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Educator Amy J. Cattapan shares how parents might use the new documentary Jonathan & Jesus to discuss faith and fame with their teens. 

Over the years, countless students have told me how they are going to become rich and famous, usually by becoming a professional athlete. To date, only one of my former students (a WNBA player) has actually done so.  

As I watched the recent documentary series Jonathan and Jesus, I wished I could show this to the teens and tweens who think their greatest goal is to be rich and famous. This new four-part series (available exclusively on Amazon Prime) follows Catholic actor Jonathan Roumie, known for playing Jesus in The Chosen and Lonnie Frisbee in Jesus Revolution. Over the course of a year, a camera crew captures moments with Jonathan as he speaks with other Christian celebrities, visits pilgrimage sites in Rome, and tries to balance his faith life with the demands of being an actor.  

While some of the discussions are too deep for younger children, if I were still teaching middle-school religion, I’d show segments of this docuseries in my classroom because the lessons on faith and humility are just too good to pass up. 



For example, during this year of Eucharistic revival, I’d show young people Jonathan’s frank discussion about the importance of the sacramental life from Episode 2. The episode begins with Jonathan meeting Pope Francis, something he’d dreamed of doing for many years. Afterward, he discusses the importance of the sacraments, particularly the Eucharist. When he states, “It’s an opportunity for me to literally have communion with God himself . . . and I don’t deserve it, but I get it anyway,” his emotion is palpable. He’s clearly moved by the grace we receive through the Holy Eucharist.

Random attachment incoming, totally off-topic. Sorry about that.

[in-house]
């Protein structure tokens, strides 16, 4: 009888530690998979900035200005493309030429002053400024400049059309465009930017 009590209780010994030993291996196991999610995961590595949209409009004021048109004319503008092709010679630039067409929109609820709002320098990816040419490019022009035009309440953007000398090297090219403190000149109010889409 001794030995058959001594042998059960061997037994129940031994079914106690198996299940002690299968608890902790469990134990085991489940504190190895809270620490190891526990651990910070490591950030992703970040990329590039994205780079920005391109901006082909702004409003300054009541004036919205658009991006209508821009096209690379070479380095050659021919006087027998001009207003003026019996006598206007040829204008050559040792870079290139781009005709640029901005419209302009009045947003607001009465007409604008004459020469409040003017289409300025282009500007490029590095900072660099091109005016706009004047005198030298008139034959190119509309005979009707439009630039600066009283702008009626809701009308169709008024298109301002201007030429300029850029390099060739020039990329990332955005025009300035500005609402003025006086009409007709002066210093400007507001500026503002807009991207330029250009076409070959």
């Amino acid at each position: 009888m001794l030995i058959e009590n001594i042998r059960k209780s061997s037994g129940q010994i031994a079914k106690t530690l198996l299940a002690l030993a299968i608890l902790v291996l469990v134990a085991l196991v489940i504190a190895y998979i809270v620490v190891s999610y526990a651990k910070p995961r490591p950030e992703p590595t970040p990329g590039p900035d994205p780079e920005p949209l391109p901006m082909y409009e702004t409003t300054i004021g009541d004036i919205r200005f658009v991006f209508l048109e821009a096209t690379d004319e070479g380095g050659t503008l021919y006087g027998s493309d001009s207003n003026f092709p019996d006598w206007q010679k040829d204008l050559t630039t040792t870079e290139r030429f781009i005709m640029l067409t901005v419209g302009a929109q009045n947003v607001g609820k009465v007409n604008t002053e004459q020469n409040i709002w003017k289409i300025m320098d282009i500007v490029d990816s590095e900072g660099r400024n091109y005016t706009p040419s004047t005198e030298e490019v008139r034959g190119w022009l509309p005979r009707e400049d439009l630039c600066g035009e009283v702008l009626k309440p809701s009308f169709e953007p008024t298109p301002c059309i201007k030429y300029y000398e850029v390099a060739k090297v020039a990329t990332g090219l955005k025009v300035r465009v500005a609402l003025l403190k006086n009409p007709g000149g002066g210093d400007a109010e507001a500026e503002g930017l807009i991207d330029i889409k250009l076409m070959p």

A common theme throughout the series is the challenge of being an actor. Episode 1 shows how Jonathan spent years struggling to get consistent work. He took on multiple jobs, including being an apartment manager—a job he was still doing even after the first two seasons of The Chosen. One day, the cameras follow him to a dentist appointment, and he shares that he had no health insurance for ten years. It wasn’t until The Chosen came along that he had enough income from acting to qualify for insurance through SAG-AFTA. 




In episodes 2-4, we start to see the price of fame. Sure, at the end of episode 2, we see him getting out of a fancy car for the premier of The Chosen in France, complete with adoring fans, flashing lights, and paparazzi. However, we also see the after-effect of such a long day, which leads right into a full day of back-to-back interviews where he’s peppered with the same questions over and over again.  

Sprinkled throughout the series are conversations Jonathan has with famous musicians, such as Brandon Flowers from The Killers, Alice Cooper, and Sheila E. Each of them shares their struggles with fame and faith. Alice Cooper notes how celebrities can feel like prisoners of their own fame who can’t leave their homes and do normal activities. When it comes to fame, Jonathan states, “No one hands you a manual on how to do it. You have to figure how to do it on your own unless you have some kind of mentor.” Watching this documentary, one gets the sense that seeking out these celebrities is Jonathan’s way of getting some mentorship.  

Also included in this series are segments with historians and scientists who provide context for Jonathan’s experiences. In episode 3, neuroscientist and psychologist Lisa Feldman Barrett describes how our bodies have a “budget.” There is only so much emotional toll we can take before fatigue, discomfort, and suffering set in. We see this in clips where Jonathan does a full day of press work and starts repeating that he’s so tired. In one scene, he is overwhelmed by the responsibility of playing Jesus and of people reacting to him as if he is actually Jesus by stating that things are feeling a bit claustrophobic for him, like “there’s no escape.” He even wonders if there’s a way to “turn it off.”  

Teens could learn a lot from how Jonathan relies on his faith to see him through. At the end of the series, Jonathan shares his “surrender story,” which is very familiar to his fans. However, what he had not shared previously is that he had actually turned on his phone to record this moment. In case you haven’t heard his surrender story, I won’t spoil it for you here, but make sure you watch the last ten minutes of the final episode. Sharing this raw footage required great humility and vulnerability from Jonathan, and it will touch all who watch it. Our young adults and teens will learn a lot from Jonathan’s faith and humility, which is on full display in this captivating docuseries. 



Copyright 2024 Amy J. Cattapan
Images: copyright 2024 Amazon Prime, all rights reserved.